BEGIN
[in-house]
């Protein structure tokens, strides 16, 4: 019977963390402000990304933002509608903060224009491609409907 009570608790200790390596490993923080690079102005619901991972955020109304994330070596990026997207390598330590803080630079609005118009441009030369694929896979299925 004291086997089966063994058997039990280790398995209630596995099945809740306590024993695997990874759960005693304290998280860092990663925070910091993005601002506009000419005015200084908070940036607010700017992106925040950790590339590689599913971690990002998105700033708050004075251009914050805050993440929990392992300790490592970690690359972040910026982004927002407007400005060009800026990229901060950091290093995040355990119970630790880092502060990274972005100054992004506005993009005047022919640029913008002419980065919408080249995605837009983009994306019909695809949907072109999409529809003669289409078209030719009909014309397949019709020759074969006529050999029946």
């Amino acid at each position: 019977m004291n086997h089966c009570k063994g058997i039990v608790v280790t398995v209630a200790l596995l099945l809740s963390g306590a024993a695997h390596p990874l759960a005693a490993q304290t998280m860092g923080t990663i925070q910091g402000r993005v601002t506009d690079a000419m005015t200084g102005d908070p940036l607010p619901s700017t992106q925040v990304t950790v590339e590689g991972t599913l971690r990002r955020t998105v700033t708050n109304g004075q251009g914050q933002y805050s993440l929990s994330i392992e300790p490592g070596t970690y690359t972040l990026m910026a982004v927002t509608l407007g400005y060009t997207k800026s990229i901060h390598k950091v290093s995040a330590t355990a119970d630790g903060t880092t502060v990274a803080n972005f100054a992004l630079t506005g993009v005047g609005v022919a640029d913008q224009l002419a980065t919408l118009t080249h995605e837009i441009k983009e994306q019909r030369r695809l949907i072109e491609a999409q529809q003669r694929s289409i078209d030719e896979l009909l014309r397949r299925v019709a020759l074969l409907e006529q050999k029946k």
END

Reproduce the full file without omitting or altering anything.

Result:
[in-house]
């Protein structure tokens, strides 16, 4: 019977963390402000990304933002509608903060224009491609409907 009570608790200790390596490993923080690079102005619901991972955020109304994330070596990026997207390598330590803080630079609005118009441009030369694929896979299925 004291086997089966063994058997039990280790398995209630596995099945809740306590024993695997990874759960005693304290998280860092990663925070910091993005601002506009000419005015200084908070940036607010700017992106925040950790590339590689599913971690990002998105700033708050004075251009914050805050993440929990392992300790490592970690690359972040910026982004927002407007400005060009800026990229901060950091290093995040355990119970630790880092502060990274972005100054992004506005993009005047022919640029913008002419980065919408080249995605837009983009994306019909695809949907072109999409529809003669289409078209030719009909014309397949019709020759074969006529050999029946």
């Amino acid at each position: 019977m004291n086997h089966c009570k063994g058997i039990v608790v280790t398995v209630a200790l596995l099945l809740s963390g306590a024993a695997h390596p990874l759960a005693a490993q304290t998280m860092g923080t990663i925070q910091g402000r993005v601002t506009d690079a000419m005015t200084g102005d908070p940036l607010p619901s700017t992106q925040v990304t950790v590339e590689g991972t599913l971690r990002r955020t998105v700033t708050n109304g004075q251009g914050q933002y805050s993440l929990s994330i392992e300790p490592g070596t970690y690359t972040l990026m910026a982004v927002t509608l407007g400005y060009t997207k800026s990229i901060h390598k950091v290093s995040a330590t355990a119970d630790g903060t880092t502060v990274a803080n972005f100054a992004l630079t506005g993009v005047g609005v022919a640029d913008q224009l002419a980065t919408l118009t080249h995605e837009i441009k983009e994306q019909r030369r695809l949907i072109e491609a999409q529809q003669r694929s289409i078209d030719e896979l009909l014309r397949r299925v019709a020759l074969l409907e006529q050999k029946k």